At the Rauschenberg Residency on the island of Captiva just off the west coast of Florida, we meet artists, writers, and scientists working on projects related to the environment. They’re here for a special session known as the Rising Water Confab, a month-long program exploring the topic of climate change.
Featured in this episode: Amy Balkin, an artist based in San Francisco, invites contributions to what she calls “A people’s archive of sinking and melting.” Christopher Cozier, an artist from the island of Trinidad Tobago, reflects on the environmental extremes of the Caribbean as a way of life. Los-Angeles based Mick Lorusso contemplates a mangrove intervention inspired by discoveries he made during his residency. Though Rachel Armstrong teaches living architecture at Newcastle University and much of her practice is grounded in science, on Captiva, her thinking about climate change takes a spiritual turn. Buster Simpson, a public artist based in Seattle, Washington, has organized two sessions of the Rising Water confab. He hopes that Captiva might serve as a model of environmental solutions for South Florida.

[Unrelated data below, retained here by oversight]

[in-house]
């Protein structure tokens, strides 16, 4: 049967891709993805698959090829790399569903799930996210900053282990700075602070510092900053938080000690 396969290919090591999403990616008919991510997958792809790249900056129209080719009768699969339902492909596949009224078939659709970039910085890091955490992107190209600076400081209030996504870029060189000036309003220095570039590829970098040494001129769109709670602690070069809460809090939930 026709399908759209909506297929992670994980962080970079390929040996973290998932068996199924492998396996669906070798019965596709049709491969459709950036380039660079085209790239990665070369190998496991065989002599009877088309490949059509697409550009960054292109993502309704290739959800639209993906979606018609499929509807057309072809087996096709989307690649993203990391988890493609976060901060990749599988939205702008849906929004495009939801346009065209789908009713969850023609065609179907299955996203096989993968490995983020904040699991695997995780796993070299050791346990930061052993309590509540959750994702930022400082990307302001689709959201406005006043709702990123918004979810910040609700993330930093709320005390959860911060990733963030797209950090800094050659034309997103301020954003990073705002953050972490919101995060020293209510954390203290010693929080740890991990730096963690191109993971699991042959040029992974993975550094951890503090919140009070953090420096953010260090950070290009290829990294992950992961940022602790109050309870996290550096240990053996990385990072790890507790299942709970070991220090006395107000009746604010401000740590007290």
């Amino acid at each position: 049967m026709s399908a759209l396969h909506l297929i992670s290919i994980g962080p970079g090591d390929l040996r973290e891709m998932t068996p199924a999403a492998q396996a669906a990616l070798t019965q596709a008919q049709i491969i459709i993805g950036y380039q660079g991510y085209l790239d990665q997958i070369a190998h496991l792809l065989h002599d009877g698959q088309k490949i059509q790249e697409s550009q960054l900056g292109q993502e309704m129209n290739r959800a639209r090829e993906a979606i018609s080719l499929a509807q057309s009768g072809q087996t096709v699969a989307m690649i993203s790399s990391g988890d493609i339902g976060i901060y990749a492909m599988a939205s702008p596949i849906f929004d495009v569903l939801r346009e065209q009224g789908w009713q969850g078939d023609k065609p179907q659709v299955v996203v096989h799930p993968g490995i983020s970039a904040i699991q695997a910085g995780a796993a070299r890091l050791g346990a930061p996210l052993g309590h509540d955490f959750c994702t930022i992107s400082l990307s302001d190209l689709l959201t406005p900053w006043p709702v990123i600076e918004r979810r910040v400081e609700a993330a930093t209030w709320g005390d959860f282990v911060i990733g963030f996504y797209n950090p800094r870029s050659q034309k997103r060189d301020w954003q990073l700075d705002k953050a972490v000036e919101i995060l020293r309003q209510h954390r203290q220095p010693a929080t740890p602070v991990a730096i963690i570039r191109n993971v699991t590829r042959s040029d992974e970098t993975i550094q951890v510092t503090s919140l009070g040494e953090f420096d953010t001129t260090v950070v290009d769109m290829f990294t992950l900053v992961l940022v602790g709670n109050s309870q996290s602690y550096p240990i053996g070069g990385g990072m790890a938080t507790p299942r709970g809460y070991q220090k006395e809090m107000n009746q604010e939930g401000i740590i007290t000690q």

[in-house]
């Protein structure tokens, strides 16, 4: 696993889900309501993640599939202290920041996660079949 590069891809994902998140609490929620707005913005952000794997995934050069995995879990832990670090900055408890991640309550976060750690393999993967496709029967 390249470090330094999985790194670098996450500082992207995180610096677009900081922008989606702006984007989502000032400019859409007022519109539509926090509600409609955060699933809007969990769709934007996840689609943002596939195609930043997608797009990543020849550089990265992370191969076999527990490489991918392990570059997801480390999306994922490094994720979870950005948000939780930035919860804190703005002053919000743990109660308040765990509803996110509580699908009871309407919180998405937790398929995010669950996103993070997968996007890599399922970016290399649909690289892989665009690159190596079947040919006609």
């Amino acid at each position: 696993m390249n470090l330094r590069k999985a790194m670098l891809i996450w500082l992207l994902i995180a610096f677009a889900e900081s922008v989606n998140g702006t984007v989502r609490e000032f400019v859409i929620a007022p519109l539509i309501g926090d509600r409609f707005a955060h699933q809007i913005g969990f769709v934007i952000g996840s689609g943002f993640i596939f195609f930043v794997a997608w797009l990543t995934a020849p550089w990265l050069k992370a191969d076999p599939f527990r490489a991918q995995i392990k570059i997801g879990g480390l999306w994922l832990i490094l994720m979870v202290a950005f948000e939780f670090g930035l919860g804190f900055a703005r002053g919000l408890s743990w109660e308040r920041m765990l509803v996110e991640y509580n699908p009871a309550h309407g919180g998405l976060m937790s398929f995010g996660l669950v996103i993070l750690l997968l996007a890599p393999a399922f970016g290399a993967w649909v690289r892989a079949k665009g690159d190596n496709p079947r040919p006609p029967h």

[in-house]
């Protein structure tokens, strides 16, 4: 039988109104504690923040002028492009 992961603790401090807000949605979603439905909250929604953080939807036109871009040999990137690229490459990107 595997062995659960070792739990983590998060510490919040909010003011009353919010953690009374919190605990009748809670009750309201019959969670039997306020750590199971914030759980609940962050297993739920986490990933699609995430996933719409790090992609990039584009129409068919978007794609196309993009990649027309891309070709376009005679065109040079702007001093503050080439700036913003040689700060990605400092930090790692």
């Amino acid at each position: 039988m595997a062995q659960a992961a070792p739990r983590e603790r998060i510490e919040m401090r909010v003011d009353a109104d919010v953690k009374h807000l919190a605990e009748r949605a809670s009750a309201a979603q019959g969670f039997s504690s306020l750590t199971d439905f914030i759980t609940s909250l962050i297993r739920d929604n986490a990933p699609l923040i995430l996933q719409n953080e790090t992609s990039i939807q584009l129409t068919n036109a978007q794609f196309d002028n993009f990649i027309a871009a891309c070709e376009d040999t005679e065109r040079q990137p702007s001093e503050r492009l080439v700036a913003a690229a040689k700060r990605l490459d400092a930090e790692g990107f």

Sound Editor: Guney Ozsan
Related Episodes: Ellen Harvey on Public Art and Climate Action, Curators Convene in Miami for Global Climate Crisis Conversation, Live From the Everglades Part One, Live From the Everglades Part Two, Jenny Larsson on Searching for Arctic Winter, Deborah Mitchell: The Artist as Guide to the Everglades, Art and the Rising Sea